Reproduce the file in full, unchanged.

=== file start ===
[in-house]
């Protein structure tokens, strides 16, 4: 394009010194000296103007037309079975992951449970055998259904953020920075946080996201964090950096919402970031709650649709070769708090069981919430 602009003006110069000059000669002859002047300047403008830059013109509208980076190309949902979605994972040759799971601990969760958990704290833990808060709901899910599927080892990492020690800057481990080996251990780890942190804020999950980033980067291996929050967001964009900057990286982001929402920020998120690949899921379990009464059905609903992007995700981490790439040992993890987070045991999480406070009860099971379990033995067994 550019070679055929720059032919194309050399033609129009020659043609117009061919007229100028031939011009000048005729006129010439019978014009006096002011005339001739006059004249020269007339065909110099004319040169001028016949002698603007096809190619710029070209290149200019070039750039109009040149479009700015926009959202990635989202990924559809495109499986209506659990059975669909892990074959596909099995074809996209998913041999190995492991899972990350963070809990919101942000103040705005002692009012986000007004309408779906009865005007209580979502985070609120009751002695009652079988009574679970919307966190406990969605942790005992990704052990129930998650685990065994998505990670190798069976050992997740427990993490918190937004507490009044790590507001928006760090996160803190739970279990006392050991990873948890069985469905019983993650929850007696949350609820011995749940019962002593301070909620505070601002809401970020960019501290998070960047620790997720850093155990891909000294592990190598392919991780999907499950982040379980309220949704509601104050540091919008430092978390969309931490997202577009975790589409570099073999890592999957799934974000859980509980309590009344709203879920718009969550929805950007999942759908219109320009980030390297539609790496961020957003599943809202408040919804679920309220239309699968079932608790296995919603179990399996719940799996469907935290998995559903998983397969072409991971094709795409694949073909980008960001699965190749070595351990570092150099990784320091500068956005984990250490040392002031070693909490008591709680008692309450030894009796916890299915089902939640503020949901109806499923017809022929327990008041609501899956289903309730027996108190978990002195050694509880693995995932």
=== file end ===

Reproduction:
[in-house]
């Protein structure tokens, strides 16, 4: 394009010194000296103007037309079975992951449970055998259904953020920075946080996201964090950096919402970031709650649709070769708090069981919430 602009003006110069000059000669002859002047300047403008830059013109509208980076190309949902979605994972040759799971601990969760958990704290833990808060709901899910599927080892990492020690800057481990080996251990780890942190804020999950980033980067291996929050967001964009900057990286982001929402920020998120690949899921379990009464059905609903992007995700981490790439040992993890987070045991999480406070009860099971379990033995067994 550019070679055929720059032919194309050399033609129009020659043609117009061919007229100028031939011009000048005729006129010439019978014009006096002011005339001739006059004249020269007339065909110099004319040169001028016949002698603007096809190619710029070209290149200019070039750039109009040149479009700015926009959202990635989202990924559809495109499986209506659990059975669909892990074959596909099995074809996209998913041999190995492991899972990350963070809990919101942000103040705005002692009012986000007004309408779906009865005007209580979502985070609120009751002695009652079988009574679970919307966190406990969605942790005992990704052990129930998650685990065994998505990670190798069976050992997740427990993490918190937004507490009044790590507001928006760090996160803190739970279990006392050991990873948890069985469905019983993650929850007696949350609820011995749940019962002593301070909620505070601002809401970020960019501290998070960047620790997720850093155990891909000294592990190598392919991780999907499950982040379980309220949704509601104050540091919008430092978390969309931490997202577009975790589409570099073999890592999957799934974000859980509980309590009344709203879920718009969550929805950007999942759908219109320009980030390297539609790496961020957003599943809202408040919804679920309220239309699968079932608790296995919603179990399996719940799996469907935290998995559903998983397969072409991971094709795409694949073909980008960001699965190749070595351990570092150099990784320091500068956005984990250490040392002031070693909490008591709680008692309450030894009796916890299915089902939640503020949901109806499923017809022929327990008041609501899956289903309730027996108190978990002195050694509880693995995932």